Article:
After attempting to feed the little bugger for hours upon hours, we knew it wasn't going to end well. The vet had already been consulted, the little guy had already not responded well to treatments. Something was just plain wrong.
The next morning Rob and I arrived to find him barely alive, gasping, tongue hanging out. But his tail wagged when I approached and petted him. Feeling like I had to at least try something I went to the house to make a small bottle. When I returned a few moments later, he took his last breath.
It was like he waited all night for us to return so he wouldn't die alone.
It was awful. No mother should witness a babe - of any species - die. It was heart-wrenching. I sat with him a while. Rob waited quietly, patiently. He called my sister, the real farmer. I couldn't talk.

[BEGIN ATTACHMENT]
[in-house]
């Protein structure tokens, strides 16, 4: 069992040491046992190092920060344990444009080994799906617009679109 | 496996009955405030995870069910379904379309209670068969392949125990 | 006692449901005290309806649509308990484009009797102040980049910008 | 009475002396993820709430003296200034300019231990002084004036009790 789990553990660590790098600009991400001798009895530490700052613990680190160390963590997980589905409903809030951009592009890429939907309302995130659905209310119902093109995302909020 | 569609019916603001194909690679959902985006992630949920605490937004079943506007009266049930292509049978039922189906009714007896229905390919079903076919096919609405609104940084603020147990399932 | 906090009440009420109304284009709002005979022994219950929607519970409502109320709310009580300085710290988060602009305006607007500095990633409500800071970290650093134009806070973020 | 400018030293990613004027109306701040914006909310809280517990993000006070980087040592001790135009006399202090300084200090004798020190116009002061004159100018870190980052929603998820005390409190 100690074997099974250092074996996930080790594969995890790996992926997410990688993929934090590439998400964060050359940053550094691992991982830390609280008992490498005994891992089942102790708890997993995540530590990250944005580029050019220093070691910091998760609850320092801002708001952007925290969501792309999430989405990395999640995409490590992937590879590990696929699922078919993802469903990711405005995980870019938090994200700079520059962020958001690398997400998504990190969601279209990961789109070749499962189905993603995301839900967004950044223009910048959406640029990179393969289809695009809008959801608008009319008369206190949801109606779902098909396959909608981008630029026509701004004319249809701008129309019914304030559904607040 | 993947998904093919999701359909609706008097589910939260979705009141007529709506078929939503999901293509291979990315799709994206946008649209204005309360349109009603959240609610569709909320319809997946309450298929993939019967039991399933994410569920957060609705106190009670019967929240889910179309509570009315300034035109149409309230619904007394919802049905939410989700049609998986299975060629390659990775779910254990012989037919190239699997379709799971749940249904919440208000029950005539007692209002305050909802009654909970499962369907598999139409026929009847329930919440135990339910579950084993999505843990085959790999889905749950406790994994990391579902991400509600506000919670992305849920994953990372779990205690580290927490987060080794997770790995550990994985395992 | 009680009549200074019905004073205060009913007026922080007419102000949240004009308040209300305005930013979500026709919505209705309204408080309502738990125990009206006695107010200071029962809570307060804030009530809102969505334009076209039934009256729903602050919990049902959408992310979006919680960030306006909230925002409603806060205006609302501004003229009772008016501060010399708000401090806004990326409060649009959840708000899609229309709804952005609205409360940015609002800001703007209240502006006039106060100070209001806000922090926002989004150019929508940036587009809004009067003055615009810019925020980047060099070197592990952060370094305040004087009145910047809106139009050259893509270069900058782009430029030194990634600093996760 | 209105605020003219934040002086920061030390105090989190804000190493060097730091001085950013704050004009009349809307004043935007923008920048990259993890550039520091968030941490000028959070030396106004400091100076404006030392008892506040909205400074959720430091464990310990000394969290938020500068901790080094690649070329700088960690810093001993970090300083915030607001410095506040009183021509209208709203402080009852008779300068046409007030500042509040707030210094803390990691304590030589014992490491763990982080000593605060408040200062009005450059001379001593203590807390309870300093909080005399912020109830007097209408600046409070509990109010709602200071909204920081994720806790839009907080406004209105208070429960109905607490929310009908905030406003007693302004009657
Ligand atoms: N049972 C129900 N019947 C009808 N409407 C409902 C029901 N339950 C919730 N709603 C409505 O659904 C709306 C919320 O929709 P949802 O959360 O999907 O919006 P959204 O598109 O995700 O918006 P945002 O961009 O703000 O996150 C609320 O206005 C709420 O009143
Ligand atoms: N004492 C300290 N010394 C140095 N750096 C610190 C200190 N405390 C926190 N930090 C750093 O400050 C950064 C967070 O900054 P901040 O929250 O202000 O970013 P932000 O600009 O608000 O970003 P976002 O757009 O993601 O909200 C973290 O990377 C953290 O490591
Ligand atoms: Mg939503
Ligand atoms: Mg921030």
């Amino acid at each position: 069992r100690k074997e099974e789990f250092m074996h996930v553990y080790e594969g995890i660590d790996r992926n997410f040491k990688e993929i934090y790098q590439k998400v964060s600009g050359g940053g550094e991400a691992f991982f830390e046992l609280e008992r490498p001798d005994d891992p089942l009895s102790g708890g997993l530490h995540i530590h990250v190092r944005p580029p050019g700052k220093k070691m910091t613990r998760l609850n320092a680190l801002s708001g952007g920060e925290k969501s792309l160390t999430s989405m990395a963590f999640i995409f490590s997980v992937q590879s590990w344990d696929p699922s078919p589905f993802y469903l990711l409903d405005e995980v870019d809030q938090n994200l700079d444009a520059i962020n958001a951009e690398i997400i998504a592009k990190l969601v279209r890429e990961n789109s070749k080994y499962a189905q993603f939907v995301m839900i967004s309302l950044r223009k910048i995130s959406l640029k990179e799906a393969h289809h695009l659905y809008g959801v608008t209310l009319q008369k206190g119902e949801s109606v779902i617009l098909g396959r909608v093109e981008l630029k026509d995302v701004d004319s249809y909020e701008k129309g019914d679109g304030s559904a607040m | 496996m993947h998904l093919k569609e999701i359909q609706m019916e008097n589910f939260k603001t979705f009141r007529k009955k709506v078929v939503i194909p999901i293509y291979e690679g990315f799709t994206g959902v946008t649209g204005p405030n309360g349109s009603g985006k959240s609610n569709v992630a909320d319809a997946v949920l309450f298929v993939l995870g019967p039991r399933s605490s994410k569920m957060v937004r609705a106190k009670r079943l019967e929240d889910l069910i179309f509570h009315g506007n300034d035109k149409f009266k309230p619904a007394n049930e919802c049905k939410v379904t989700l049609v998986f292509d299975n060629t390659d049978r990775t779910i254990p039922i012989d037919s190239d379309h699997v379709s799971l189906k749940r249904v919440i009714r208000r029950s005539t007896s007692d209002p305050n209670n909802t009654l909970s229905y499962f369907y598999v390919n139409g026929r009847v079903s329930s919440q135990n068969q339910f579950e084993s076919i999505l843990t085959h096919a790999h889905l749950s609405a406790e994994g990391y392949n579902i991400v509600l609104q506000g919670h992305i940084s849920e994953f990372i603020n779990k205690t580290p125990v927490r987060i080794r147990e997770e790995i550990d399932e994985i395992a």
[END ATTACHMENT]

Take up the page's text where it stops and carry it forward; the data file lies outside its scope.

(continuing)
We decided to bury him down in the farm's stone quarry, and we got the tractor and set to work. I didn't bring my camera - that just wouldn't be right - but it was something to see the other cows and calves gather round and watch. There were several times Rob couldn't even move the tractor because the cows wouldn't move out of the way.
There was nothing to be done for that little guy. As Caren said, something was just wrong, and he knew it. It didn't make it any easier to lose him, but at least he wasn't alone.
The cows on our farm aren't just products - they're live beings, treated with love and care. They're used to people, and they're used to wide-open spaces and sunshine and organic grasses. And their well-being isn't taken lightly around here.
These days I understand a little more about why farmers are a crusty lot. It's not always a walk in the park, this farmin' business, and that's coming from me, not even a real farmer, but the occasional poser fill-in. I know my sister and her husband carry a lot of weight on their shoulders, muddling through these early years, learning. Just thought you should know that.